As discussed in a prior post, the Department of Justice has formed a nationwide task force comprised of AUSAs from each of the 93 U.S. Attorneys’ Offices, as well as Main Justice. Together they total more than 100 federal prosecutors, to investigate and prosecute fraud related to the ongoing pandemic. The District of New Jersey U.S. Attorney Craig Carpenito spearheads this effort.
The Defense Production Act and 2020 Executive Orders provide the framework for these cases. It can be a criminal fraud to hoard or charge excessive prices for various PPE (personal protective equipment), such as N-95 face masks, surgical gowns, gloves, and disinfectant products. There are currently hundreds of investigations around the country.
Criminal fraud charges in this context require willful violations of the DPA and the orders and regulations issued thereunder. Hoarding must have occurred after March 25, 2020, when an Executive Order delegated powers to DHS to designate 15 categories of health and medical resources as scarce. Price gouging requires prices “in excess of prevailing market prices,” rather than a specific percentage markup. To date, no court has issued an opinion interpreting the meaning of “excessive” in this context.
Notable cases are ongoing in the District of New Jersey and the Eastern District of New York. They involve the importation of supposed FDA-approved N-95 masks from China. As alleged in the Complaints, it was later discovered that the masks were in fact not tested, nor were they approved. The government has charged the Chinese manufacturers and is currently investigating the individuals and companies involved in purchase and sale both here and abroad.
A number of high-profile price gouging cases have been brought in the Southern and Eastern Districts of New York against companies and individuals charging between 50 – 1300% mark-ups on masks. Several prosecutions allege outright fraud, where orders were placed and fees paid to individuals who had no ability to acquire or deliver the PPE. Some of these cases involved orders worth hundreds of millions of dollars.
Federal, state, and local governments, too, have been defrauded in their rush to acquire desperately needed PPE. Many public entities cannot compete with private companies – and even other countries – when purchasing PPE from Chinese manufacturers because of the oft-required 50-100% payment upfront. Government contracts rarely permit payment of more than 10% of the purchase price upfront. In order to secure the contracts, middlemen and layers of companies have been used. These situations lend themselves to fraud and price gouging by adding costly layers of people between the purchaser/end user and the manufacturer.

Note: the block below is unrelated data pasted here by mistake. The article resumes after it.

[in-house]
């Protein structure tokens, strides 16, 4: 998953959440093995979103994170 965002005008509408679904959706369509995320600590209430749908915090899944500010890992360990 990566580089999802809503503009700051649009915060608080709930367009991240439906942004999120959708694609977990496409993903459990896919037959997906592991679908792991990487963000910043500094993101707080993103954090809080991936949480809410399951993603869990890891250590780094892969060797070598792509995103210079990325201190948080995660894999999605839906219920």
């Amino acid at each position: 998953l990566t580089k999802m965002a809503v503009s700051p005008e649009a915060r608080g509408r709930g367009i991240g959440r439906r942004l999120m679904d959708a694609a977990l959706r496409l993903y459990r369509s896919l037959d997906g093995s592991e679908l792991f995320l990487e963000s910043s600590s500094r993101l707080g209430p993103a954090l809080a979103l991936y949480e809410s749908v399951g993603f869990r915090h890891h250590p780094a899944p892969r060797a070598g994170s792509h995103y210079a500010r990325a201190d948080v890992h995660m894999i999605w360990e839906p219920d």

United States citizens and companies must be particularly vigilant in purchasing and importing PPE from overseas manufacturers. Registration and approvals must be legitimate and precede the importation. The items must meet FDA standards and the prices charged must not be excessive. A failure to comply with these requirements risks scrutiny and potential charges by federal law enforcement.
Our attorneys and staff are actively and aggressively defending clients being investigated for PPE fraud. We are also available to meet with new clients. Being mindful of the importance of self-distancing, we at times work remotely but are available to meet new clients either in person or through video conferencing, and have the capability to offer initial consultations by phone. Challenging times demand innovation and accommodation to our clients’ needs. Stahl Criminal Defense is here for all of your criminal legal needs during this time. To contact the firm, call 908.301.9001 for the NJ office and 212.755.3300 for the NYC office, or email Mr. Stahl at email@example.com.